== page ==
Income Tax is NOT the Same as Estate Administration Tax

As discussed above, estate administration tax is payable when the executor applies for a Certificate of Appointment of Estate Trustee.

However, income taxes must also be paid in Canada when someone dies. In general terms, a deceased individual is deemed to have disposed of all of their assets at fair market value at their death. This means that, from the point of view of the tax authorities, the deceased sold everything he or she owns. Certain assets, like life insurance proceeds, normally do not attract income tax liability. However, the full value of RRSPs are included as income on the deceased’s terminal tax return (the return filed for the year of death), which can attract a hefty tax bill, especially for those who had been making regular contributions throughout their lives.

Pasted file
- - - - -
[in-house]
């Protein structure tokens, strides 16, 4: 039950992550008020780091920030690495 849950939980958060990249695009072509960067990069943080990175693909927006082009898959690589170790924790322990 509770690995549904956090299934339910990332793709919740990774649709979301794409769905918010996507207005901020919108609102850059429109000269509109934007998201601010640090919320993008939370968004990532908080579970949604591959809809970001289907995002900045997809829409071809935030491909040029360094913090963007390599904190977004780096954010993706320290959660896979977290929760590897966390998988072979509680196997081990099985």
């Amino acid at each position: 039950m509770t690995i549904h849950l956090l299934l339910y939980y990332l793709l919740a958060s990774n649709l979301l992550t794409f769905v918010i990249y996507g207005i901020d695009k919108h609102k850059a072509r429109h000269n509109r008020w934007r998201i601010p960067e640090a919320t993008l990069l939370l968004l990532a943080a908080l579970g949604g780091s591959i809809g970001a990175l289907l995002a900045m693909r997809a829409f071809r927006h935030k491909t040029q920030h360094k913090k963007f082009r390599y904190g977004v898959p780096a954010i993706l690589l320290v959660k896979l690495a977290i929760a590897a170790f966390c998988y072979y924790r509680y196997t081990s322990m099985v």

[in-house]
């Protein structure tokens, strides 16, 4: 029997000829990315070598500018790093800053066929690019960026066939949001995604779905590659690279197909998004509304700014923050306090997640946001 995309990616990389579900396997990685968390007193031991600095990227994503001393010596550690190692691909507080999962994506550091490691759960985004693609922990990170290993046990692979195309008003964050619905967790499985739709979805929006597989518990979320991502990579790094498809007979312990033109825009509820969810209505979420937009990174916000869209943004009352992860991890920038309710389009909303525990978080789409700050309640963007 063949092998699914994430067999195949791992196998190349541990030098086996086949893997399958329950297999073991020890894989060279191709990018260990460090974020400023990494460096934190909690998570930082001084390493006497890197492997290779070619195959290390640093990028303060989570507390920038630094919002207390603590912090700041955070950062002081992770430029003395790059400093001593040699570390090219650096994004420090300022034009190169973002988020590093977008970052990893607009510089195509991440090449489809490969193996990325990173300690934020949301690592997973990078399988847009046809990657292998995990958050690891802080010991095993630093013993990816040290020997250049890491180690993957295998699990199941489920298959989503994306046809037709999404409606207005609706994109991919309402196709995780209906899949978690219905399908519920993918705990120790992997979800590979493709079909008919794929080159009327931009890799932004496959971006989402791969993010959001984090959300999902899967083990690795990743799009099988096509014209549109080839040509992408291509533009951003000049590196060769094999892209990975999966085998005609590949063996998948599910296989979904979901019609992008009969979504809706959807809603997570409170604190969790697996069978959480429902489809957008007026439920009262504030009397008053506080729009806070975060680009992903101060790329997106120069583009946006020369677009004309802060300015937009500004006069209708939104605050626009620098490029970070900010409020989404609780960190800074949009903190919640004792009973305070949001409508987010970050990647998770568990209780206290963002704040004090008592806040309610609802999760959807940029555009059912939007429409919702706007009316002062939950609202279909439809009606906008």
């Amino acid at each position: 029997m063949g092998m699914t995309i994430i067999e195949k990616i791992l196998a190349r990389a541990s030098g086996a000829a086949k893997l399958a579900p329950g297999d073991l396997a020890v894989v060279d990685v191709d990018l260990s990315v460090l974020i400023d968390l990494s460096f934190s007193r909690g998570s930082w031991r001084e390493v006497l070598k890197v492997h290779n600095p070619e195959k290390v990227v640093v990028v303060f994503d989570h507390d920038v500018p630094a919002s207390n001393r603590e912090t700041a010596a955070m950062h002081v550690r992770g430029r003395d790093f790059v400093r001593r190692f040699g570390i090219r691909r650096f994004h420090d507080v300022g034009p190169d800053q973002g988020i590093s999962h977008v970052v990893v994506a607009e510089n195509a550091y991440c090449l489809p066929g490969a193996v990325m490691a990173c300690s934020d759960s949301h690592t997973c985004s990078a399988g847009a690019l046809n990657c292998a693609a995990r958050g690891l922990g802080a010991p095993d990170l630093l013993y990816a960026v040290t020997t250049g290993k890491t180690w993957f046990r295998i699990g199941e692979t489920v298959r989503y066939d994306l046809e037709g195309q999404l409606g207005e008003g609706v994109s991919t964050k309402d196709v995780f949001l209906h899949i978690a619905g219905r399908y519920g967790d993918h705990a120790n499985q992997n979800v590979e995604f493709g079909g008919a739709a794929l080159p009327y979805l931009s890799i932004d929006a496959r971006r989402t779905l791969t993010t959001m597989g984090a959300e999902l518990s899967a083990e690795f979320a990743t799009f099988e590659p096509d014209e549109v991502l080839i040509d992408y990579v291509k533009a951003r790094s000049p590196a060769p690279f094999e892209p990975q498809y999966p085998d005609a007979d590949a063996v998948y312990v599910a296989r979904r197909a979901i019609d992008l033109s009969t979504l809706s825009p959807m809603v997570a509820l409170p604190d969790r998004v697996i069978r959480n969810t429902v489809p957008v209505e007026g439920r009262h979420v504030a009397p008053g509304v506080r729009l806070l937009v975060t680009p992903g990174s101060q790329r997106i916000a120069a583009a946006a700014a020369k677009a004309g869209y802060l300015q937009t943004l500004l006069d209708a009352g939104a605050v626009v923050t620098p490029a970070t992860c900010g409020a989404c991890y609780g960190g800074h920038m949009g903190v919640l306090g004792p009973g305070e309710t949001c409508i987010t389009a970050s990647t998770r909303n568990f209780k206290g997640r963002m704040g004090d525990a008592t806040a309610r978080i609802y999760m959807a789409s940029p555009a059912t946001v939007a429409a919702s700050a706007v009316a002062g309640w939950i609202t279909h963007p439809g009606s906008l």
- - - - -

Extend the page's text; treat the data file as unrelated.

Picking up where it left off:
Some relief is afforded to survivors such as married or common law spouses. For example, the surviving spouse can elect with the executor of the estate to include the value of the RRSPs in his or her income. Once this is done, the spouse can then transfer the funds to his or her own RRSP and obtain a tax deduction in order to offset the income tax normally payable. This is a very common manoeuvre used to delay tax so that a greater amount of money is available for the needs of the surviving spouse.

How Focusing Solely on Estate Administration Tax Avoidance Can Derail An Estate Plan